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International Journal of Colorectal Disease

, Volume 33, Issue 11, pp 1601–1606 | Cite as

Anxiety, depression, and inflammation after restorative proctocolectomy

  • Venkata Subhash Gorrepati
  • Sanjay Yadav
  • August Stuart
  • Walter Koltun
  • Evangelos Messaris
  • Emmanuelle D. Williams
  • Matthew D. Coates
Original Article
  • 46 Downloads

Abstract

Purpose

Anxiety and depression (A&D) are more common in inflammatory bowel disease (IBD) and in IBD patients who undergo proctocolectomy with ileal pouch-anal anastomosis (IPAA). Our aim was to test the hypothesis that chronic inflammatory conditions in IPAA are associated with increased incidence of A&D.

Methods

Retrospective cohort study at a single tertiary care referral center using a consented IBD and colon cancer natural history registry. Demographic and clinical factors, including surgical and psychiatric history, were abstracted.

Results

We compared A&D rate in three cohorts: (1) ulcerative proctocolitis with IPAA (UC) (n = 353), (2) Crohn’s disease/indeterminate proctocolitis with IPAA (CDIC) (n = 49), and (3) familial adenomatous polyposis with IPAA (FAP) (n = 33). Forty-six CDIC patients (93.9%) demonstrated pouch-related inflammation, while 126 UC patients (35.7%) and 2 FAP patients (6.1%) developed pouchitis. CDIC had a higher rate of A&D co-diagnosis compared to UC and FAP (20.4 vs.12.7 vs.12.1% respectively; p < 0.05). UC patients with pouchitis also exhibited a higher rate of A&D than UC without pouchitis (19.8 vs.8.8%; p < 0.05). Multivariable analysis demonstrated that pre-operative corticosteroid use (OR = 4.46, CI = 1.34–14.87, p < 0.05), female gender (OR = 2.19, CI = 1.22–3.95, p < 0.01), tobacco use (OR = 2.92, CI = 1.57 = 5.41, p < 0.001), and pouch inflammation (OR = 2.37, CI = 1.28–4.39, p < 0.05) were each independently associated with A&D in these patients.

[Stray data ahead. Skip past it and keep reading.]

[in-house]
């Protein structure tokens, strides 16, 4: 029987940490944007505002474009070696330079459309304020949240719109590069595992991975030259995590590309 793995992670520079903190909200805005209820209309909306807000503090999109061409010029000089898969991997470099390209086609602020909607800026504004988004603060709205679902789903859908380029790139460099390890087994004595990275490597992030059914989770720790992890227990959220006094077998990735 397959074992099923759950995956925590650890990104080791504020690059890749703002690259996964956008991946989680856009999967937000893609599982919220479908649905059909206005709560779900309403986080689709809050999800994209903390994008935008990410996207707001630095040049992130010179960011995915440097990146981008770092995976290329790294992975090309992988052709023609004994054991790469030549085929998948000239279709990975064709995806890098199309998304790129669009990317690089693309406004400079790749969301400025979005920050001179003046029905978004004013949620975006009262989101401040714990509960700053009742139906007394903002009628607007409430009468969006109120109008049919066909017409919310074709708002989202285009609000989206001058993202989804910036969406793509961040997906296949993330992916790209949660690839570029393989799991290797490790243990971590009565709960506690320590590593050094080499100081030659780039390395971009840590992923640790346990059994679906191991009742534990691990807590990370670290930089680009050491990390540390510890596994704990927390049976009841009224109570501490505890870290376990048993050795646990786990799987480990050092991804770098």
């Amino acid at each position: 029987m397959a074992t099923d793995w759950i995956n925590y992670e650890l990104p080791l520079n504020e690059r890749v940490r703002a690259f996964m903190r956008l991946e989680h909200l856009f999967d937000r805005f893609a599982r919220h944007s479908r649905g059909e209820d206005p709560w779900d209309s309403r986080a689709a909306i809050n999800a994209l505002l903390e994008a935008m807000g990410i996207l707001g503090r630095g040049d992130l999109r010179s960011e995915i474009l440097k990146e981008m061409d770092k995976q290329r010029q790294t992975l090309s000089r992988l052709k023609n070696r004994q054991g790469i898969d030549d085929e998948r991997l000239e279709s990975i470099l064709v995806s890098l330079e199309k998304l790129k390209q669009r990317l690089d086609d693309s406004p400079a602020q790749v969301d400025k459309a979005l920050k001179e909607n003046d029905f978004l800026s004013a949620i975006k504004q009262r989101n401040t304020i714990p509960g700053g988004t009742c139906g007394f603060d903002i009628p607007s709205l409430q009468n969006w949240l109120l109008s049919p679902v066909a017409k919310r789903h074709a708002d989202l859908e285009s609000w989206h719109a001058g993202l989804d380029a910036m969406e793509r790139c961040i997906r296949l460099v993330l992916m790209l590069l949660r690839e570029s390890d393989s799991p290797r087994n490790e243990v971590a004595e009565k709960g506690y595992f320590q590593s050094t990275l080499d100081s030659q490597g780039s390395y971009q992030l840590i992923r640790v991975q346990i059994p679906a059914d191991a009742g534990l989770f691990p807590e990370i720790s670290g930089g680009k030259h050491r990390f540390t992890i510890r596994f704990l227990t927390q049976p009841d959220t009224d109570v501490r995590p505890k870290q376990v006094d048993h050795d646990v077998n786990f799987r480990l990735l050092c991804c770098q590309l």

Conclusions

Anxiety and depression were more common in patients experiencing inflammatory conditions of the pouch. UC without pouchitis and FAP patients demonstrated lower rates of A&D (that were comparable to the general population), implying that having an IPAA alone was not enough to increase risk for A&D. Factors independently associated with A&D in IPAA included an inflamed pouch, corticosteroid use, smoking, and female gender.

Keywords

Anxiety Depression Inflammatory bowel disease Restorative proctocolectomy 

Notes

Acknowledgments

The authors would like to thank Susan Deiling and Leonard Harris for their outstanding technical assistance in the procurement of data associated with this study.

Source of funding

This research was supported by the Peter and Marsha Carlino Early Career Professorship in Inflammatory Bowel Disease and the Margot E. Walrath Career Development Professorship in Gastroenterology.

Compliance with ethical standards

This study was approved by the Pennsylvania State University College of Medicine Institutional Review Board and conducted in accordance with their guidelines.

Conflict of interest

The authors declare that they have no conflict of interest.

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Copyright information

© Springer-Verlag GmbH Germany, part of Springer Nature 2018

Authors and Affiliations

  1. 1.Department of MedicinePenn State College of MedicineHersheyUSA
  2. 2.Department of PsychiatryPenn State College of MedicineHersheyUSA
  3. 3.Department of Medicine, Division of Gastroenterology and HepatologyPenn State College of MedicineHersheyUSA
  4. 4.Department of Surgery, Division of Colorectal SurgeryPenn State College of MedicineHersheyUSA

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